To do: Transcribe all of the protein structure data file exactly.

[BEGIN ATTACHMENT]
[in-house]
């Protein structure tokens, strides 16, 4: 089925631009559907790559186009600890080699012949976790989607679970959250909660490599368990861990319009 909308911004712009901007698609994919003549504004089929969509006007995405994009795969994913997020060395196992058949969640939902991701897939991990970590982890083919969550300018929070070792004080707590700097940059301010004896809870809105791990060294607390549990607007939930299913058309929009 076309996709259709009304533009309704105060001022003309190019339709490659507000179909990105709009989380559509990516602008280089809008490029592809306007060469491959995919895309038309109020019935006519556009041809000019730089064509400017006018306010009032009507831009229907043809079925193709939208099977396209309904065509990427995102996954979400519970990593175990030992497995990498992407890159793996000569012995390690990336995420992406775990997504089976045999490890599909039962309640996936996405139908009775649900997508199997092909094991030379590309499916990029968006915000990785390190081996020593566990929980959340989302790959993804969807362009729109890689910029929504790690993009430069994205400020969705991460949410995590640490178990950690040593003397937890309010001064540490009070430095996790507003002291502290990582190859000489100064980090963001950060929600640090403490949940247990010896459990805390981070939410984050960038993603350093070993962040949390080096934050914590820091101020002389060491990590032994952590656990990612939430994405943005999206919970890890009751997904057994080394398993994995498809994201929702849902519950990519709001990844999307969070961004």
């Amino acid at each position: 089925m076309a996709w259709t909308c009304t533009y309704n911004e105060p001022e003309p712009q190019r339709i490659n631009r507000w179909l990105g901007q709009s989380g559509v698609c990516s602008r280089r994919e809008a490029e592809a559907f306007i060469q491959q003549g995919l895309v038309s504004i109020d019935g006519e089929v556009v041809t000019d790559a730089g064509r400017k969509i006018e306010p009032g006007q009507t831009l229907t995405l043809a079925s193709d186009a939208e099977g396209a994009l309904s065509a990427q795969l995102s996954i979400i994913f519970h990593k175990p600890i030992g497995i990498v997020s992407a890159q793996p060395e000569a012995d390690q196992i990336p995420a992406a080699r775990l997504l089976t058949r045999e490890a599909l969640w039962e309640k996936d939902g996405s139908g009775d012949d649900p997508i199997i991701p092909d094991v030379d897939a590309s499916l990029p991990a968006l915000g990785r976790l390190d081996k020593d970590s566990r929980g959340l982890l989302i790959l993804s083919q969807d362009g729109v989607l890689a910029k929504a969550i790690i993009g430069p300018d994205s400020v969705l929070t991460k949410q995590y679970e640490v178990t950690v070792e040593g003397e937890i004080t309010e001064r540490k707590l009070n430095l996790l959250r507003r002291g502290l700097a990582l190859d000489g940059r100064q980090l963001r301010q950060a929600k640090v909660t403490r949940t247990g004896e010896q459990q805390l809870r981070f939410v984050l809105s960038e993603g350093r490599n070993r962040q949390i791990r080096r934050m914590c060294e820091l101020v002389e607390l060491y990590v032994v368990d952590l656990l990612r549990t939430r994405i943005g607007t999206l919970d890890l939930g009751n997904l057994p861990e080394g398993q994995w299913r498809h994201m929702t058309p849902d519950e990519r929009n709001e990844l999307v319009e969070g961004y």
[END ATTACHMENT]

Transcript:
[in-house]
């Protein structure tokens, strides 16, 4: 089925631009559907790559186009600890080699012949976790989607679970959250909660490599368990861990319009 909308911004712009901007698609994919003549504004089929969509006007995405994009795969994913997020060395196992058949969640939902991701897939991990970590982890083919969550300018929070070792004080707590700097940059301010004896809870809105791990060294607390549990607007939930299913058309929009 076309996709259709009304533009309704105060001022003309190019339709490659507000179909990105709009989380559509990516602008280089809008490029592809306007060469491959995919895309038309109020019935006519556009041809000019730089064509400017006018306010009032009507831009229907043809079925193709939208099977396209309904065509990427995102996954979400519970990593175990030992497995990498992407890159793996000569012995390690990336995420992406775990997504089976045999490890599909039962309640996936996405139908009775649900997508199997092909094991030379590309499916990029968006915000990785390190081996020593566990929980959340989302790959993804969807362009729109890689910029929504790690993009430069994205400020969705991460949410995590640490178990950690040593003397937890309010001064540490009070430095996790507003002291502290990582190859000489100064980090963001950060929600640090403490949940247990010896459990805390981070939410984050960038993603350093070993962040949390080096934050914590820091101020002389060491990590032994952590656990990612939430994405943005999206919970890890009751997904057994080394398993994995498809994201929702849902519950990519709001990844999307969070961004």
């Amino acid at each position: 089925m076309a996709w259709t909308c009304t533009y309704n911004e105060p001022e003309p712009q190019r339709i490659n631009r507000w179909l990105g901007q709009s989380g559509v698609c990516s602008r280089r994919e809008a490029e592809a559907f306007i060469q491959q003549g995919l895309v038309s504004i109020d019935g006519e089929v556009v041809t000019d790559a730089g064509r400017k969509i006018e306010p009032g006007q009507t831009l229907t995405l043809a079925s193709d186009a939208e099977g396209a994009l309904s065509a990427q795969l995102s996954i979400i994913f519970h990593k175990p600890i030992g497995i990498v997020s992407a890159q793996p060395e000569a012995d390690q196992i990336p995420a992406a080699r775990l997504l089976t058949r045999e490890a599909l969640w039962e309640k996936d939902g996405s139908g009775d012949d649900p997508i199997i991701p092909d094991v030379d897939a590309s499916l990029p991990a968006l915000g990785r976790l390190d081996k020593d970590s566990r929980g959340l982890l989302i790959l993804s083919q969807d362009g729109v989607l890689a910029k929504a969550i790690i993009g430069p300018d994205s400020v969705l929070t991460k949410q995590y679970e640490v178990t950690v070792e040593g003397e937890i004080t309010e001064r540490k707590l009070n430095l996790l959250r507003r002291g502290l700097a990582l190859d000489g940059r100064q980090l963001r301010q950060a929600k640090v909660t403490r949940t247990g004896e010896q459990q805390l809870r981070f939410v984050l809105s960038e993603g350093r490599n070993r962040q949390i791990r080096r934050m914590c060294e820091l101020v002389e607390l060491y990590v032994v368990d952590l656990l990612r549990t939430r994405i943005g607007t999206l919970d890890l939930g009751n997904l057994p861990e080394g398993q994995w299913r498809h994201m929702t058309p849902d519950e990519r929009n709001e990844l999307v319009e969070g961004y």